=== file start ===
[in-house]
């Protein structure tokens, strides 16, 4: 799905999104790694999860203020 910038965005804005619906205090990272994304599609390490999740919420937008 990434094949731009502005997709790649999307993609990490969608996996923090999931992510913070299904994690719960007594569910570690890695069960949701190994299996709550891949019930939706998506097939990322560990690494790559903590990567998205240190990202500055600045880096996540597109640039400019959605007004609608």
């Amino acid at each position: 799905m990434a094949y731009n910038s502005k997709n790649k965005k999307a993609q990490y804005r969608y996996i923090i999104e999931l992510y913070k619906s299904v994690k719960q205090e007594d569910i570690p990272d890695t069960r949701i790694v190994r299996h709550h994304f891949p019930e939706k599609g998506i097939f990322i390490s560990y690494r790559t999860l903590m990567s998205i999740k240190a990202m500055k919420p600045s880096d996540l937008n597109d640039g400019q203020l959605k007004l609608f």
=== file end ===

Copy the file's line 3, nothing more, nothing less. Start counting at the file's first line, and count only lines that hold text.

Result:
């Amino acid at each position: 799905m990434a094949y731009n910038s502005k997709n790649k965005k999307a993609q990490y804005r969608y996996i923090i999104e999931l992510y913070k619906s299904v994690k719960q205090e007594d569910i570690p990272d890695t069960r949701i790694v190994r299996h709550h994304f891949p019930e939706k599609g998506i097939f990322i390490s560990y690494r790559t999860l903590m990567s998205i999740k240190a990202m500055k919420p600045s880096d996540l937008n597109d640039g400019q203020l959605k007004l609608f």